American Exceptionalism Revisited: Tax Relief, Poverty Reduction, and the Politics of Child Tax Credits

Joshua T. McCabe, Elizabeth Popp Berman

Sociological Science, July 8, 2016
DOI 10.15195/v3.a24

Abstract

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In the 1990s, several liberal welfare regimes (LWRs) introduced child tax credits (CTCs) aimed at reducing child poverty. While in other countries these tax credits were refundable, the United States alone introduced a nonrefundable CTC. As a result, the United States was the only country in which poor and working-class families were paradoxically excluded from these new benefits. A comparative analysis of Canada and the United States shows that American exceptionalism resulted from the cultural legacy of distinct public policies. We argue that policy changes in the 1940s institutionalized different “logics of appropriateness” that later constrained policymakers in the 1990s. Specifically, the introduction of family allowances in Canada and other LWR countries naturalized a logic of income supplementation in which families could legitimately receive cash benefits without the stigma of “welfare.” Lacking this policy legacy, American attempts to introduce a refundable CTC were quickly derailed by policymakers who saw it as equivalent to welfare. Instead, they introduced a narrow, nonrefundable CTC under the alternative logic of “tax relief,” even though this meant excluding the lowest-income families. The cultural legacy of past policies can explain American exceptionalism not only with regard to CTCs but to other social policies as well.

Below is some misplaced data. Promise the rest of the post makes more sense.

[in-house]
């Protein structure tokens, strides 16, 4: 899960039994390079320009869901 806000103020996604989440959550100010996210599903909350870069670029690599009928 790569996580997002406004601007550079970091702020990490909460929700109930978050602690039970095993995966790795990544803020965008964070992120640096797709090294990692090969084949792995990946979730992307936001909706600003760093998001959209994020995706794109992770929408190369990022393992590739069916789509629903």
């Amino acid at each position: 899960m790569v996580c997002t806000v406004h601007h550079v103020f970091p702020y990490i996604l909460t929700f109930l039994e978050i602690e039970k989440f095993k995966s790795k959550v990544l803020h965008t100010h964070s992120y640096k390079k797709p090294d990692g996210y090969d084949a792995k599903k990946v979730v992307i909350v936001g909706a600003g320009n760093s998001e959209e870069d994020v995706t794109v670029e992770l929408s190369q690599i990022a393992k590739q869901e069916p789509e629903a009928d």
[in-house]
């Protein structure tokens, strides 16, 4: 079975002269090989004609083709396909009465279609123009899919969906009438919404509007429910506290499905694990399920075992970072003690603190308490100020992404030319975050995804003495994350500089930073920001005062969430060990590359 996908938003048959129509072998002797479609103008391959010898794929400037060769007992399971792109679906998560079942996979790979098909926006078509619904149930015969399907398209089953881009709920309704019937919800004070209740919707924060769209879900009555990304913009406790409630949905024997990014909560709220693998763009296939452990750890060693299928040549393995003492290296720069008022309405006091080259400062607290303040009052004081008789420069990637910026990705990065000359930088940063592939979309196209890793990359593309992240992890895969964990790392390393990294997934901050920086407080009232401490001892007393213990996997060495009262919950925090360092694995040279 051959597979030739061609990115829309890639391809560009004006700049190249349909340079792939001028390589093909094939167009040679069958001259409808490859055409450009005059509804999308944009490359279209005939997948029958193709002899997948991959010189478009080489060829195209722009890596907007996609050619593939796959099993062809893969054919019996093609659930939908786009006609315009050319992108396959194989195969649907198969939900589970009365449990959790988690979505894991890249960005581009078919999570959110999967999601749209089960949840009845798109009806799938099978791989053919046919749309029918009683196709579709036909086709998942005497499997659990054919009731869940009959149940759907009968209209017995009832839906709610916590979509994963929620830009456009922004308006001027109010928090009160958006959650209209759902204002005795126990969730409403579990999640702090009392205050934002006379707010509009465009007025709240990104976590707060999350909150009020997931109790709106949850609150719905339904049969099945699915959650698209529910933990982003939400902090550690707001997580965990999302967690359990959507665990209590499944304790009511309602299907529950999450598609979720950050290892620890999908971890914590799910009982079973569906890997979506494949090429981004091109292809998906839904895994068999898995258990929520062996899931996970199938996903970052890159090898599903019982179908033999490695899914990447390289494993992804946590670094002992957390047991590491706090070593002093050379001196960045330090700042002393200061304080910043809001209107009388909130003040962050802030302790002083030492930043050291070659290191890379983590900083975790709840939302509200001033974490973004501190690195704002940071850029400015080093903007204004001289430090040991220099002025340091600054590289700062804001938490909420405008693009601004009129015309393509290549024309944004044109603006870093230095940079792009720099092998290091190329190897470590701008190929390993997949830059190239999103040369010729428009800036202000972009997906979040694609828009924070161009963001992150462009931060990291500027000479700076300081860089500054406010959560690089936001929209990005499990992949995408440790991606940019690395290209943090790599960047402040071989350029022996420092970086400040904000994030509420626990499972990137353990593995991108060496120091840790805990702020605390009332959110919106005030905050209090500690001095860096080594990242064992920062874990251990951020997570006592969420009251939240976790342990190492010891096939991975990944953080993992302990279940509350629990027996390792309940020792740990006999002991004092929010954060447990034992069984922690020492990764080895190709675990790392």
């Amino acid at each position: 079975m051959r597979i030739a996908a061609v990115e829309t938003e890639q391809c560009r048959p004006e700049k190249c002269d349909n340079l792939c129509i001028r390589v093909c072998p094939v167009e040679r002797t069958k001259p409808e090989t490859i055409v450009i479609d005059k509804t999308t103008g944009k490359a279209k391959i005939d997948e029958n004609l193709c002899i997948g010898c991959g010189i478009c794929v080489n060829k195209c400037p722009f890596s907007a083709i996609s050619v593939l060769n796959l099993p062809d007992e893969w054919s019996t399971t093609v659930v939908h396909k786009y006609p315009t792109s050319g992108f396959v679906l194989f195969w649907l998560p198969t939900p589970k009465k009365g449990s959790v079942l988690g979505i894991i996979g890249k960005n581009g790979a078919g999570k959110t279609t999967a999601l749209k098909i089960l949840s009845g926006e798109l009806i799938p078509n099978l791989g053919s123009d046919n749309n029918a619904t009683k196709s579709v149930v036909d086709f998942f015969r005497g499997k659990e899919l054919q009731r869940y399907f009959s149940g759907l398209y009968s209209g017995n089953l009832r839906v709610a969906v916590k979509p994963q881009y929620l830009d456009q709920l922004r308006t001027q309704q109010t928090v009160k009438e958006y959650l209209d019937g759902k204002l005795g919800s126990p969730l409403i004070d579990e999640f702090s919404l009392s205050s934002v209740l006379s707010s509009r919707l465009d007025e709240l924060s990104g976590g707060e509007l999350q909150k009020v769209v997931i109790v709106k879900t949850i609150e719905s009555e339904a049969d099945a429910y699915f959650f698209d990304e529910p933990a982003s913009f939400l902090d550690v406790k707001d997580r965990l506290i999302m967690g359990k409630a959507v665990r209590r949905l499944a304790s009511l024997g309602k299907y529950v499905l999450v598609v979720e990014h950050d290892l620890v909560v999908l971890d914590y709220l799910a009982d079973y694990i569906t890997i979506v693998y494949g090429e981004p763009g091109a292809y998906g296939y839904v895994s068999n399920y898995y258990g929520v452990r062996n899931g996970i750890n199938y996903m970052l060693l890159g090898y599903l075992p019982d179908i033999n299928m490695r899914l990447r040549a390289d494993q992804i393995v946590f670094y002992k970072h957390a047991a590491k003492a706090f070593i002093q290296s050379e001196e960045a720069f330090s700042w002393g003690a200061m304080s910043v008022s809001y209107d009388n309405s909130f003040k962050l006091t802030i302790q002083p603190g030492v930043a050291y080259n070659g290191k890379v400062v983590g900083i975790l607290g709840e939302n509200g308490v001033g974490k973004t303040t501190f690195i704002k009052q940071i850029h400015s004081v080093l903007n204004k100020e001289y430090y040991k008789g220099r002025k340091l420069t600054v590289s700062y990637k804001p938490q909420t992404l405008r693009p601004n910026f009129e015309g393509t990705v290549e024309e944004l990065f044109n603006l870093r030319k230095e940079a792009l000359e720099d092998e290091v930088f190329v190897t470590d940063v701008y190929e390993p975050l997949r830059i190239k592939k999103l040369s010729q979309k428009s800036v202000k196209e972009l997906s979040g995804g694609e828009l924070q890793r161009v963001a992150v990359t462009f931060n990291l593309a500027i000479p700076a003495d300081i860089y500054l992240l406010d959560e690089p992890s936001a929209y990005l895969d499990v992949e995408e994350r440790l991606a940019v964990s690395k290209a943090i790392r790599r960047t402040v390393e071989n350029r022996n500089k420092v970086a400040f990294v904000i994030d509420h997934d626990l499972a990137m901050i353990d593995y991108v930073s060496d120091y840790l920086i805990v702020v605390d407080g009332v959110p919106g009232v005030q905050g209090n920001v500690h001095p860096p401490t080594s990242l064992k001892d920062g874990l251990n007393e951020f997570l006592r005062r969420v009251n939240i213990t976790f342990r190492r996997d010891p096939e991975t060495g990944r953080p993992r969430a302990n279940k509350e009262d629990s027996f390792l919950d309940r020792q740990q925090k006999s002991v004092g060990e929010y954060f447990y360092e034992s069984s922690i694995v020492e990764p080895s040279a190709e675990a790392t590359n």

Creative Commons LicenseThis work is licensed under a Creative Commons Attribution 4.0 International License.
Joshua T.McCabe: The Freedom Project, Wellesley College
Email: jmccabe@wellesley.edu

Elizabeth Popp Berman: Department of Sociology, University at Albany, SUNY
Email: epberman@albany.edu

Acknowledgements: We would like to thank Nadya Hajj, Sarah Quinn, and audiences at the University of Toronto and Social Science History Association for comments on various versions of this article.

  • Citation: McCabe, Joshua T., and Elizabeth Popp Berman. 2016. “American Exceptionalism Revisited: Tax Relief, Poverty Reduction, and the Politics of Child Tax Credits.” Sociological Science 3: 540-567.
  • Received: March 16, 2016
  • Accepted: March 27, 2016
  • Editors: Jesper Sørensen, Sarah Soule
  • DOI: 10.15195/v3.a24

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